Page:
Japan-Washington Economic Relations


The History of Trade between Washington State and Japan

Trade between Washington State and Japan has existed, in one form or another, since before Washington's statehood in 1889.

One of the more significant "exchanges" was the historic arrival of three Japanese sailors to the Pacific Northwest in 1834, near Cape Flattery. Otokichi, Kyukichi and Iwakichi were the only survivors of the Hojun-maru, which left Onoura Port (present Mihama town), Aichi Prefecture in 1832, but was lost at sea on its way to Edo (present Tokyo). Even before this incident took place, the rigged sailing vessel, Lady Washington, carrying sea otter pelts from the Northwest for trade, became the first American vessel to make landfall in Japan in 1791.

Later, the Miike Maru became the first Japanese steamer to inaugurate a regular commercial service between the US and Japan. When the ship came into Seattle on August 31, 1896, she brought along 488 tons of freight, 8 passengers and 253 Japanese immigrants. Since Seattle was the first port in the mainland US to establish regular contact with Japan, it soon became America's commercial gateway to Japan and Northwest Asia.

For Japan, this shipping line became the major means of transporting goods back and forth between Japan and the outside world. The Miike-Maru transported lumber, coal, wheat and metals from Washington to Japan, while it brought soybean oil, silk, tea, ginger and straw matting to Seattle. Trade between Japan and Washington has grown remarkably over the years, largely as a result of the two countries geographical proximity. By ship from Japanese ports to Washington ports it takes 13 days, about 30 hours closer than to the ports of South California and 16 days closer than to the US East Coast, while by air Seattle is only 10 hours from Tokyo.

Japan and Washington State have come a long way in the past 100 years, both in terms of trade volume and human relations. Human relations between Japan and Washington date back more than 100 years. In 1880, the first Japanese resident in Washington was recorded by the census. In the beginning, Japanese came from Oregon to Washington and the Japanese population in Washington gradually expanded. The number of Japanese residents has dramatically increased since 1896, when the Miike-Maru arrived in Seattle. In 1890, there were only 125 Japanese in Seattle, while in 1900 the number was 3900.

In 1895, the Japanese Consulate was established in Tacoma. It then moved to Seattle in l901. In 1956, the Consulate became the Consulate-General. At the end of the 19th century and at the beginning of the 20th, Japanese immigrants in Washington were mainly engaged in fishery, sawmill labor and railway construction. However, there were also students, merchants and farmers. Some came from Japan to the US to discover the new world, while others came to make their fortunes. During the 1910's, more Japanese came to Seattle, where they ran farms, shops, restaurants and inns. Japanese immigration to the US is closely related to the history between the two countries. The first Japanese immigrants to the US arrived in Hawaii in 1868, but the numbers were moderate until 1885, when the Japanese government officially lifted its ban on emigration. After that, the number of Japanese immigrants increased until 1908, when the two governments concluded the Gentlemen's Agreement, in which the Japanese government, at the behest of the US government, "voluntarily" suspended the issuing of passports to Japanese citizens emigrating to the US. However, in spite of this agreement, the inflow of Japanese continued to increase gradually until the Immigration Act of 1924 was enacted in the US.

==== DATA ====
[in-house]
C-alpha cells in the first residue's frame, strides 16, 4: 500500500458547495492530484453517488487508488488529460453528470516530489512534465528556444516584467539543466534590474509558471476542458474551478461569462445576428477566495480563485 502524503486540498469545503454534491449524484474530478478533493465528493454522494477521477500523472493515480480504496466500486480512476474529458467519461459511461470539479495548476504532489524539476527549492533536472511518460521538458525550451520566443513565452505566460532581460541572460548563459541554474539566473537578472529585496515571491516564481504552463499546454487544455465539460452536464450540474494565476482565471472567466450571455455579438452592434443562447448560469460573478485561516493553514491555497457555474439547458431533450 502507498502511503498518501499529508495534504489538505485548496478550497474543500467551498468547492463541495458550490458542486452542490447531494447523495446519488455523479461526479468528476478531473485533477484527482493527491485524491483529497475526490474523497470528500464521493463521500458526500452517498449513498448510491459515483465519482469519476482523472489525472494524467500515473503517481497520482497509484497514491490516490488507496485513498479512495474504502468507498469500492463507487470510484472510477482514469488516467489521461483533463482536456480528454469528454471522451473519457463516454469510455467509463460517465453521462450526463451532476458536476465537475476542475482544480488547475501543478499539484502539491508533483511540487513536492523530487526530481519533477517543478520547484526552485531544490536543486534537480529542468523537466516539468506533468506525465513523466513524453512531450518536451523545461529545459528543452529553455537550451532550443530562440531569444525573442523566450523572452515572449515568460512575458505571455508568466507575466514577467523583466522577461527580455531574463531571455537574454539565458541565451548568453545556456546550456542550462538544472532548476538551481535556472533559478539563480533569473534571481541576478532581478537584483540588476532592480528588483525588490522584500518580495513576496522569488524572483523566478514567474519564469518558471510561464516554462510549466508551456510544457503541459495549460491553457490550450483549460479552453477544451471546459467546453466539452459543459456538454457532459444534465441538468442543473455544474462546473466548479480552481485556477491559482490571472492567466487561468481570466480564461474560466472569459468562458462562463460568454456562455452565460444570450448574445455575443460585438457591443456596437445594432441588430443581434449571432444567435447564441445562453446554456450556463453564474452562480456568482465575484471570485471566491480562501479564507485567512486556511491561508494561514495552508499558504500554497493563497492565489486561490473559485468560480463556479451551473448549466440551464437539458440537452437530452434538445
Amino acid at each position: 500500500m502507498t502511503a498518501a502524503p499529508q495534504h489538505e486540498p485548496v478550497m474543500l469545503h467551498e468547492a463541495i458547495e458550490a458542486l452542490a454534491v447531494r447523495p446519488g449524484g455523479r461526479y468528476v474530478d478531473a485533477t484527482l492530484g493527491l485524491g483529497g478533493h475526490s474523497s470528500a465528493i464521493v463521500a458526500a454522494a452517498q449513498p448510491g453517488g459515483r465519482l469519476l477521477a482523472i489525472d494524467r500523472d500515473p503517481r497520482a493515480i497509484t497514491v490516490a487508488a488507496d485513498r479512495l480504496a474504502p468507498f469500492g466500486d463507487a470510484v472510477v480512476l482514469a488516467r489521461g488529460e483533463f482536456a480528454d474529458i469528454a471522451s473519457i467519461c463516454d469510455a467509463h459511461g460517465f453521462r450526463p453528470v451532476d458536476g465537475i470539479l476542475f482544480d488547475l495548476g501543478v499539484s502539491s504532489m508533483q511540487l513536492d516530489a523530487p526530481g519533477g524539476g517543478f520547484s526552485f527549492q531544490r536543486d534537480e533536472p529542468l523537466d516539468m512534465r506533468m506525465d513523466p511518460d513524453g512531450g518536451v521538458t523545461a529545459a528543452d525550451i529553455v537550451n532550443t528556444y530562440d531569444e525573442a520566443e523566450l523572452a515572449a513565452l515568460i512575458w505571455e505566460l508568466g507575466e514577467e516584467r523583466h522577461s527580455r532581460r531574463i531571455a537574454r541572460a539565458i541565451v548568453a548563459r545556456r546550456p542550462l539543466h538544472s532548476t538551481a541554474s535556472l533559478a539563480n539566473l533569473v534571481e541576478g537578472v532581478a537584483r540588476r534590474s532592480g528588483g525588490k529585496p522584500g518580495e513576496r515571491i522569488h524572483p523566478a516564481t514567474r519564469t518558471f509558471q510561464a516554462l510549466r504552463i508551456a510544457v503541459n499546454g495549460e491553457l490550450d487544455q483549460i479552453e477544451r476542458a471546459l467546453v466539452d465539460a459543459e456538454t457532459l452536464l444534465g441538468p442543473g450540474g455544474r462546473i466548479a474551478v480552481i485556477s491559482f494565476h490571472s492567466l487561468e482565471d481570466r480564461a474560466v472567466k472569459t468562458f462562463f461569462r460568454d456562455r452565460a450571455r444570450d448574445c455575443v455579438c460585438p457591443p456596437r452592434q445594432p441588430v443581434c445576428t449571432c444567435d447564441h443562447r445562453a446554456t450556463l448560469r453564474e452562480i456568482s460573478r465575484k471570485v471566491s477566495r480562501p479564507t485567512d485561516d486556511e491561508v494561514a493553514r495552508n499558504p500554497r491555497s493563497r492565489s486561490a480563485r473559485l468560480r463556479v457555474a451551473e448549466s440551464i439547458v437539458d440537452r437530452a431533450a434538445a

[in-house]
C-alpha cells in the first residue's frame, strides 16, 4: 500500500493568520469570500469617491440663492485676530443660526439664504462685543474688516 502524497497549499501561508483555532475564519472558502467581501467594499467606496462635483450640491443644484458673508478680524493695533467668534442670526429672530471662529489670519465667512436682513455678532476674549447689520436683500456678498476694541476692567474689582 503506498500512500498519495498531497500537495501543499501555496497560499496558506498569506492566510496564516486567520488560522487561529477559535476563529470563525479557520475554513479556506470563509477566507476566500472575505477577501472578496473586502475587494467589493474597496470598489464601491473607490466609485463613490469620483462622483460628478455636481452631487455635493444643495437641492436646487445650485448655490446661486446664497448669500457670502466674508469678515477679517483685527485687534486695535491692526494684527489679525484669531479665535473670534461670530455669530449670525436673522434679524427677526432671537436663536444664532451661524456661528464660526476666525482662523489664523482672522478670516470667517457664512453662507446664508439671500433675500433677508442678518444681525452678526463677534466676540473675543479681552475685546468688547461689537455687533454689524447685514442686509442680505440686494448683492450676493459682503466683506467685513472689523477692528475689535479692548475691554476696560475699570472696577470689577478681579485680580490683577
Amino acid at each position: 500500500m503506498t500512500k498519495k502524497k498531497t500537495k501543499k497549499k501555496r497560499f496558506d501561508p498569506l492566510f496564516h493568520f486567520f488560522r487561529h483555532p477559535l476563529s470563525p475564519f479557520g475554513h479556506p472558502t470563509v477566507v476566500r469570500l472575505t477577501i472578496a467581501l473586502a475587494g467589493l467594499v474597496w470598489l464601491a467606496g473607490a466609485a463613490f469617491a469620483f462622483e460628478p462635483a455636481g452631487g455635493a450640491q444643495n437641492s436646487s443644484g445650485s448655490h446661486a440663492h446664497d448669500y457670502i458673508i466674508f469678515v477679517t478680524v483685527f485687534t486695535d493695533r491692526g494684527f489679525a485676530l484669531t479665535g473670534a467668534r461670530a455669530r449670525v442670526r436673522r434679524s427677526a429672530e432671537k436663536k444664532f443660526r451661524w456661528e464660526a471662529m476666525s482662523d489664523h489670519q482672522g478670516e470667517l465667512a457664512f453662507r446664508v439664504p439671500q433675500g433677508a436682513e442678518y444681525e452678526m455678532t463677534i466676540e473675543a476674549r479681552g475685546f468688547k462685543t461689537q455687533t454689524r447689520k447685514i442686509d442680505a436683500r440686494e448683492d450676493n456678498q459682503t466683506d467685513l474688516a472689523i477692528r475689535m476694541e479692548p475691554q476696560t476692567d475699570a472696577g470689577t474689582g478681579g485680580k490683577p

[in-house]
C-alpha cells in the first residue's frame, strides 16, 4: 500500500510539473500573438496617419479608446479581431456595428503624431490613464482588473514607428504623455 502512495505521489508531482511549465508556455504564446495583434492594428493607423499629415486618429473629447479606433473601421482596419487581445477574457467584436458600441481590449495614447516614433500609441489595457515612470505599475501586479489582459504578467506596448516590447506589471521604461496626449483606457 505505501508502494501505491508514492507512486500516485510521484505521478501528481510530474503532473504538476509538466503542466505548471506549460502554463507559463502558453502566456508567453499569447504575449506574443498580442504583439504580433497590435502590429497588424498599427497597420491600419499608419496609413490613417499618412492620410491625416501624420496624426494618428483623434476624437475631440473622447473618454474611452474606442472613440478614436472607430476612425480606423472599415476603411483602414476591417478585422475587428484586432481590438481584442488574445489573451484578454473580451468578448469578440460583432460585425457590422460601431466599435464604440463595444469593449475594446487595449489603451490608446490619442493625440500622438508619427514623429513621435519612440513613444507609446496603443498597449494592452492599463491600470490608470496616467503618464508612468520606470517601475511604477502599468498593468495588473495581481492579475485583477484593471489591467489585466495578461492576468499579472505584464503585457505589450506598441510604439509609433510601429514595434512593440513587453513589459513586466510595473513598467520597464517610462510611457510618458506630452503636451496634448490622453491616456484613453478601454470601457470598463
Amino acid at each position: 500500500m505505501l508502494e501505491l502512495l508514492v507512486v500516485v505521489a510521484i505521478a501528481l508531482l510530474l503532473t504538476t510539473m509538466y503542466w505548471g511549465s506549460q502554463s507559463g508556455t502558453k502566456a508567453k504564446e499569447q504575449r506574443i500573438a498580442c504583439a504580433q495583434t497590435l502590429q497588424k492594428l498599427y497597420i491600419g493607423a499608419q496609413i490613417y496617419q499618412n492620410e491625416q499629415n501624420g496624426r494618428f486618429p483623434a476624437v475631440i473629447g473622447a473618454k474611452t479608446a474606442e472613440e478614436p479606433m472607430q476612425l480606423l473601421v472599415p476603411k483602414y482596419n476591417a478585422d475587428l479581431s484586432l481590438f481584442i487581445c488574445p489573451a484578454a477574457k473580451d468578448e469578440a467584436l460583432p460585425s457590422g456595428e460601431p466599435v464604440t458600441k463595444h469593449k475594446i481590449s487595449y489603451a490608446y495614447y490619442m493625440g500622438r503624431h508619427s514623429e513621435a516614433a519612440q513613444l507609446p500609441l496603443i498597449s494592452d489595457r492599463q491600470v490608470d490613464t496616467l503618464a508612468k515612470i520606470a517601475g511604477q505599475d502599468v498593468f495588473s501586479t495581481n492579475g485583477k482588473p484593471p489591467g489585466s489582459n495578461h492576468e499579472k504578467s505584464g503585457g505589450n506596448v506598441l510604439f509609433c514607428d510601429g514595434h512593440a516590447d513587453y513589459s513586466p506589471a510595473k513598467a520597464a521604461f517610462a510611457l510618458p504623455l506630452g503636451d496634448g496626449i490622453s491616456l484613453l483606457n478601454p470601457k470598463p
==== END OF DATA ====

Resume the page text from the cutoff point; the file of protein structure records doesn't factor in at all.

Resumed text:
Despite the lower influx, the Japanese community in Washington kept growing over the next few years. Family members of Japanese immigrants were still allowed to enter the US, and some Japanese moved from other states of the US to Washington. Then, between 1930 and 1940, the Japanese community in Washington shrank as a result of the Depression. During World War II, Japanese-Americans were ordered to evacuate Washington, and the 1950 census shows a drastic drop of Japanese descent number only about 60-70% of the prewar Japanese population returned to Washington after their wartime evacuation. Nevertheless, the Japanese community has steadily grown over the past 50 years. Today, more than 100 years after the first Japanese arrived in Washington, about 85,000 Japanese-Americans live in this state.